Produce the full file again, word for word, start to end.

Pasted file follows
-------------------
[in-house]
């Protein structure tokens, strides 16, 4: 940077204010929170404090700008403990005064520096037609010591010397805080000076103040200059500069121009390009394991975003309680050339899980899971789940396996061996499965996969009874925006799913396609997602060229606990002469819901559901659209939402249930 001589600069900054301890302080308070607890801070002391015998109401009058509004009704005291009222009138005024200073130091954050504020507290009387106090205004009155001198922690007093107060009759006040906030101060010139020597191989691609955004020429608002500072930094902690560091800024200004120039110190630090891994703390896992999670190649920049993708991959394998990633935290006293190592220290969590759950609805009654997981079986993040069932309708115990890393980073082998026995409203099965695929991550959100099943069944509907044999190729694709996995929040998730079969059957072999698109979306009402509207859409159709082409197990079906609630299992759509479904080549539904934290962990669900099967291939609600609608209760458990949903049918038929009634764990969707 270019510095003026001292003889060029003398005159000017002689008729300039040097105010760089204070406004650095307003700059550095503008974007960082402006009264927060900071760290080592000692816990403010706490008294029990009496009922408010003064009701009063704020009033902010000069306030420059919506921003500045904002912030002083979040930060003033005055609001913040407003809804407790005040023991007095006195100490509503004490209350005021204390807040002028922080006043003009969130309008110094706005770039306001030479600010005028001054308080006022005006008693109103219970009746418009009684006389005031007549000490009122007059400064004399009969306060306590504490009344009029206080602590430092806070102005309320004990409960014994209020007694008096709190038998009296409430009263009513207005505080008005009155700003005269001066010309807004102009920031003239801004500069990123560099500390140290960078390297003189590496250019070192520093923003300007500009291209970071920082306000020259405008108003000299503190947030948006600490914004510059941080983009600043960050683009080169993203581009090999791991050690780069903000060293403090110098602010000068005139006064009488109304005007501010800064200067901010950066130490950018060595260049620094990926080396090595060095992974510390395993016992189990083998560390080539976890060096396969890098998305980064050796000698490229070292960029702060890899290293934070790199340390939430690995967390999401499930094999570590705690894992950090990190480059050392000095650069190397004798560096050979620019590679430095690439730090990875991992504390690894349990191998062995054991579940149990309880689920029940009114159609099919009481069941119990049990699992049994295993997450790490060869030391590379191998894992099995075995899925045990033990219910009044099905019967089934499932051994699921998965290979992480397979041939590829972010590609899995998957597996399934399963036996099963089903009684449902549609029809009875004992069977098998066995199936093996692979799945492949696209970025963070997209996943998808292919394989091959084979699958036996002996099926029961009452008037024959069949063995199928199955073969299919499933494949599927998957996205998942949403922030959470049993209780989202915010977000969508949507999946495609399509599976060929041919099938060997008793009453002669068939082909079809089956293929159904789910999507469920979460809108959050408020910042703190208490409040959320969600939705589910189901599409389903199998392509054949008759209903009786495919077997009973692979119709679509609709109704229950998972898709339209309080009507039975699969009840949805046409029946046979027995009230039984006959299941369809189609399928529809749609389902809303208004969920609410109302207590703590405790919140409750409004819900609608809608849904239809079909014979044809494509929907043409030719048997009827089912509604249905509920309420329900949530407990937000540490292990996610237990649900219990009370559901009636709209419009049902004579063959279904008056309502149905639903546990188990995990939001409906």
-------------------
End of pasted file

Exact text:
[in-house]
């Protein structure tokens, strides 16, 4: 940077204010929170404090700008403990005064520096037609010591010397805080000076103040200059500069121009390009394991975003309680050339899980899971789940396996061996499965996969009874925006799913396609997602060229606990002469819901559901659209939402249930 001589600069900054301890302080308070607890801070002391015998109401009058509004009704005291009222009138005024200073130091954050504020507290009387106090205004009155001198922690007093107060009759006040906030101060010139020597191989691609955004020429608002500072930094902690560091800024200004120039110190630090891994703390896992999670190649920049993708991959394998990633935290006293190592220290969590759950609805009654997981079986993040069932309708115990890393980073082998026995409203099965695929991550959100099943069944509907044999190729694709996995929040998730079969059957072999698109979306009402509207859409159709082409197990079906609630299992759509479904080549539904934290962990669900099967291939609600609608209760458990949903049918038929009634764990969707 270019510095003026001292003889060029003398005159000017002689008729300039040097105010760089204070406004650095307003700059550095503008974007960082402006009264927060900071760290080592000692816990403010706490008294029990009496009922408010003064009701009063704020009033902010000069306030420059919506921003500045904002912030002083979040930060003033005055609001913040407003809804407790005040023991007095006195100490509503004490209350005021204390807040002028922080006043003009969130309008110094706005770039306001030479600010005028001054308080006022005006008693109103219970009746418009009684006389005031007549000490009122007059400064004399009969306060306590504490009344009029206080602590430092806070102005309320004990409960014994209020007694008096709190038998009296409430009263009513207005505080008005009155700003005269001066010309807004102009920031003239801004500069990123560099500390140290960078390297003189590496250019070192520093923003300007500009291209970071920082306000020259405008108003000299503190947030948006600490914004510059941080983009600043960050683009080169993203581009090999791991050690780069903000060293403090110098602010000068005139006064009488109304005007501010800064200067901010950066130490950018060595260049620094990926080396090595060095992974510390395993016992189990083998560390080539976890060096396969890098998305980064050796000698490229070292960029702060890899290293934070790199340390939430690995967390999401499930094999570590705690894992950090990190480059050392000095650069190397004798560096050979620019590679430095690439730090990875991992504390690894349990191998062995054991579940149990309880689920029940009114159609099919009481069941119990049990699992049994295993997450790490060869030391590379191998894992099995075995899925045990033990219910009044099905019967089934499932051994699921998965290979992480397979041939590829972010590609899995998957597996399934399963036996099963089903009684449902549609029809009875004992069977098998066995199936093996692979799945492949696209970025963070997209996943998808292919394989091959084979699958036996002996099926029961009452008037024959069949063995199928199955073969299919499933494949599927998957996205998942949403922030959470049993209780989202915010977000969508949507999946495609399509599976060929041919099938060997008793009453002669068939082909079809089956293929159904789910999507469920979460809108959050408020910042703190208490409040959320969600939705589910189901599409389903199998392509054949008759209903009786495919077997009973692979119709679509609709109704229950998972898709339209309080009507039975699969009840949805046409029946046979027995009230039984006959299941369809189609399928529809749609389902809303208004969920609410109302207590703590405790919140409750409004819900609608809608849904239809079909014979044809494509929907043409030719048997009827089912509604249905509920309420329900949530407990937000540490292990996610237990649900219990009370559901009636709209419009049902004579063959279904008056309502149905639903546990188990995990939001409906």